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A pandemic story of addiction and pain

by Chris Churchill - Feb. 10, 2022 - Times Union

The COVID-19 pandemic threw Jamie Magur off the wagon. Newly released from jail, he's putting his life back together.

TROY — At the start of the pandemic, Jamie Magur had been sober for nearly seven years.

That was no small thing. In a prior version of his life, Magur's long, painful struggle with alcoholism had resulted in an 18-month prison sentence after six arrests for drunken driving. As he willingly concedes, he was fortunate not to have killed somebody.

But after leaving prison, Magur turned a corner. He launched a successful downtown Troy barbershop. He was married and raising two children. He ran for the Troy City Council a few times, unsuccessfully. Then, the wheels fell off.

Early in 2020, the pandemic closed his barbershop, Troy Grooming Co., and overturned Magur's life. His kids were no longer in school. Financial pressures were mounting. To stop himself from worrying, to numb the pain and the stress and the depression, Magur poured himself a stiff drink. Then another. And another.

Many Americans were doing the same. Alcohol consumption spiked when the pandemic arrived and has apparently continued, with one recent study finding that nearly 20 percent of adults have been drinking heavily.

For many of us, those glasses of wine or whiskey helped deal with the sudden loss of connection to friends and family, with the disruption to routines, with new anxieties or even with simple boredom. Heck, in the early days of the pandemic, there wasn't much else to do — and liquor stores were "essential businesses."

But for Magur, that first drink (vodka, he believes) was a descent. Suddenly, he was right back to where he was before the prison sentence. He spiraled. He lost control. He drank daily,

consuming a few drinks, at best, or as many as 12.

One evening late in 2020, Magur sneaked a few drinks after work then climbed onto his Vespa for the trip to his family's home near Frear Park. He crashed the scooter before he got there, an accident that sent him to Albany Medical Center with severe head trauma.

The crash also put him back behind bars on a felony DWI charge. As part of a plea deal, Magur walked into Rensselaer County Jail in October. That four-month sentence probably saved his life, Magur told me, but it was torture. Most of all, he missed his two young daughters. He felt guilty for letting them down and the pain he had once again caused.

"That's just something that I have to accept," he told himself. "This has to be the end of my relationship with alcohol."

Magur, 42, left jail about a week ago and is attempting to rebuild his life. He's working again at the barbershop. He's trying to heal the damage done to his marriage and to friendships. He's trying to regain trust and atone.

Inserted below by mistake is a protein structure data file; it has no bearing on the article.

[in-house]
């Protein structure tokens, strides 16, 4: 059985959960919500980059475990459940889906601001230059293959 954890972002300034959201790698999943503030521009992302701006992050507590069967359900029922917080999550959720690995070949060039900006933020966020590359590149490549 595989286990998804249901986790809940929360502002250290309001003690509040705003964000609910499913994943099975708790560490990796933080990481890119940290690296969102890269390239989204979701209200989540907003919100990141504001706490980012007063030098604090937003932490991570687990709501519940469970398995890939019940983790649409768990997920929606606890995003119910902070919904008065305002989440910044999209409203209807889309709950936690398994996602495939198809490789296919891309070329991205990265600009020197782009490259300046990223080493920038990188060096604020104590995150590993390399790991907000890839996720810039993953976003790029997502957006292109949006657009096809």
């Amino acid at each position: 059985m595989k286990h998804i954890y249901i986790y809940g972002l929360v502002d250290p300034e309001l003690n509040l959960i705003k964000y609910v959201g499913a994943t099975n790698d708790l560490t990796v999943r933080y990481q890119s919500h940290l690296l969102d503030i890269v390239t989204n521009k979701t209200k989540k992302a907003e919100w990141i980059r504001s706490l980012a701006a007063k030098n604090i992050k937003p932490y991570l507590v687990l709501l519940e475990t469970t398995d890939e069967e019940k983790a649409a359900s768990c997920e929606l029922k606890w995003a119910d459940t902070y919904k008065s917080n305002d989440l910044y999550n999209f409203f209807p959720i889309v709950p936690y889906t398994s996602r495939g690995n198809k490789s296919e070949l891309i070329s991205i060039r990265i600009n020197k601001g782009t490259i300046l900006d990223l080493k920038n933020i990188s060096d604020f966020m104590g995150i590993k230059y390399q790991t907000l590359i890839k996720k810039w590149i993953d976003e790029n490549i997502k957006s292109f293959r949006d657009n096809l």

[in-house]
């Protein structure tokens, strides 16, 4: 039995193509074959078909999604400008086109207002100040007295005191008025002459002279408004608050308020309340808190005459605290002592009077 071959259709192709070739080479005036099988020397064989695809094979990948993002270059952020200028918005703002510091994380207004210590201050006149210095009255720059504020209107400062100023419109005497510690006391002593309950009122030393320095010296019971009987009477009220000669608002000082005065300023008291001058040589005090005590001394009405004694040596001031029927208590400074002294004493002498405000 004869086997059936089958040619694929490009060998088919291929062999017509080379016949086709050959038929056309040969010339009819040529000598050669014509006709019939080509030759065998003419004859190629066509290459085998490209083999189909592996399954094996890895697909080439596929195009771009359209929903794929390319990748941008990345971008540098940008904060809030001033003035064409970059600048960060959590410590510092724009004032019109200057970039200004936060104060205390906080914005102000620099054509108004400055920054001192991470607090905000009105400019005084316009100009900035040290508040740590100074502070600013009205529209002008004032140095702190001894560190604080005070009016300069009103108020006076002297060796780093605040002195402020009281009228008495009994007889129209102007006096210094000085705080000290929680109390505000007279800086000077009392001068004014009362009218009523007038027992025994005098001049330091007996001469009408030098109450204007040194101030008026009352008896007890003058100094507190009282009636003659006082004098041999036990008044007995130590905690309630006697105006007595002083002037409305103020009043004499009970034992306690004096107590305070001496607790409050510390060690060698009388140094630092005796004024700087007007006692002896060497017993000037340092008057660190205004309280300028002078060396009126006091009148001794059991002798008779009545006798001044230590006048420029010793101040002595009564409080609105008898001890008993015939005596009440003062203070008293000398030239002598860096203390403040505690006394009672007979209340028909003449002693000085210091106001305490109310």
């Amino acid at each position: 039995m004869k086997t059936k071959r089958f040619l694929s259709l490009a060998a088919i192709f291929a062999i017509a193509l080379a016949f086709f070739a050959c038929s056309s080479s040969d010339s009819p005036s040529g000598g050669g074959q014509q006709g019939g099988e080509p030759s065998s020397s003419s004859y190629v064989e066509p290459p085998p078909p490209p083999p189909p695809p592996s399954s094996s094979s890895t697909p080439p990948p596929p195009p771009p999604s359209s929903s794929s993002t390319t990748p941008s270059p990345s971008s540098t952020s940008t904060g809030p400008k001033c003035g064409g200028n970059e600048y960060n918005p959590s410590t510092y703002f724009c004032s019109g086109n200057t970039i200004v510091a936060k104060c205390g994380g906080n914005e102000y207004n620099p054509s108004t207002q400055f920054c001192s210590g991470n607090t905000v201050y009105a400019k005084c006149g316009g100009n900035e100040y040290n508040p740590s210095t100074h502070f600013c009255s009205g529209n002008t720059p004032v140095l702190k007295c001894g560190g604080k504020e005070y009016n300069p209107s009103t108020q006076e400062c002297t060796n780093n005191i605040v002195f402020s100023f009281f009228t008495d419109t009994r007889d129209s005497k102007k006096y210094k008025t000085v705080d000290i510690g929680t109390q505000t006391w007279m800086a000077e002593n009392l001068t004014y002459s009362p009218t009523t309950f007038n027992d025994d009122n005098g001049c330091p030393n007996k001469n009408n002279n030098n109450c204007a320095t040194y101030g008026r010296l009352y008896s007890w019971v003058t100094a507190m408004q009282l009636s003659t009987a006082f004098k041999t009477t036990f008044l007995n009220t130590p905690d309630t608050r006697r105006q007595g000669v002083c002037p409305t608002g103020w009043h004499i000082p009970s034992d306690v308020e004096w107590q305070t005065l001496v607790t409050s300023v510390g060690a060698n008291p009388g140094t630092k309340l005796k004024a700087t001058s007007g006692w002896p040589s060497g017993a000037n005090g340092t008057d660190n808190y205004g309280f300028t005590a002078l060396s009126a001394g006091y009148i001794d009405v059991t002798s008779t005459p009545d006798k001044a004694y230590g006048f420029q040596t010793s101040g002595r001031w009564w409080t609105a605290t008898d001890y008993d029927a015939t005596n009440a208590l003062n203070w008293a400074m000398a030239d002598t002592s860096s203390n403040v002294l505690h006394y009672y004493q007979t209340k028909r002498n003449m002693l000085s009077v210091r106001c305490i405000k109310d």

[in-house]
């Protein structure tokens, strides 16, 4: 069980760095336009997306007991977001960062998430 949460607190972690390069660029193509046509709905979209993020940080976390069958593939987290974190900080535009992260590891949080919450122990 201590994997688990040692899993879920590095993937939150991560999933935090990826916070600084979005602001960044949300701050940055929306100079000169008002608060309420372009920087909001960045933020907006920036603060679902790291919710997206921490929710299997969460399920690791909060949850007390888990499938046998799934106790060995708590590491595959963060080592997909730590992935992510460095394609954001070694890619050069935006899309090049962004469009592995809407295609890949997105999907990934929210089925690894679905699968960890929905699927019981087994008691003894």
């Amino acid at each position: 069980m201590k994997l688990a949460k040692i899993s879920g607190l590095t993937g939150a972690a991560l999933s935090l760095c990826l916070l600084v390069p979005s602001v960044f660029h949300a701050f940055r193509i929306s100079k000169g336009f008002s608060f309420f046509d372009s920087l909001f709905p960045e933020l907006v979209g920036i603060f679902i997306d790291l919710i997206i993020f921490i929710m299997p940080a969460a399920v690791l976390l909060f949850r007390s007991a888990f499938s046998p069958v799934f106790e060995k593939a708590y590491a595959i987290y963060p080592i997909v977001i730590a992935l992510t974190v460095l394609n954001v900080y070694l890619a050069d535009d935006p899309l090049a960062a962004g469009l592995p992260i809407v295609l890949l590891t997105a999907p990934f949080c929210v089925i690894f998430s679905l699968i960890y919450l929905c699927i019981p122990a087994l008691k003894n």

It is possible, of course, that Magur would have returned to drinking without the coronavirus pandemic. In that alternate version of reality, some other stress or frustration might have led him to pour that first drink.

But after two years of COVID-19, Magur also illustrates the pandemic behind the pandemic — a tidal wave of depression and addiction fueled, in part, by isolation and loneliness. Alarmingly, drug overdoses were up 30 percent in 2020 to the highest number on record, and early data from the Centers for Disease Control and Prevention suggests last year's toll was even higher. "What COVID did to people who struggle with addiction is real," said Magur, who is taking the medication naltrexone to quell his cravings.

Magur doesn't want people to think he's using the tragedy of the pandemic as an excuse for his fall. He knows skeptics will find his decisions unforgivable or contemptible. Of course, it would be easier for him to return to his life without airing his mistakes so publicly.

But talking openly and honestly about addiction, he said, is the only way to drag it from the shadows. It's also his way of accepting responsibility.

"I know that I let people down, but I'm praying that I have the opportunity to make amends," he said. "I'm human. I made a mistake. I'm here, and I'm not going anywhere."

As he reconstructs his life, Magur hopes he can be a light for those trapped in the darkness of addiction. Don't give up, he said. There is hope. You can get through this. Most importantly, ask for help.

"You have to reach out to someone, no matter who that is," he said. "The door at the barbershop is always open."



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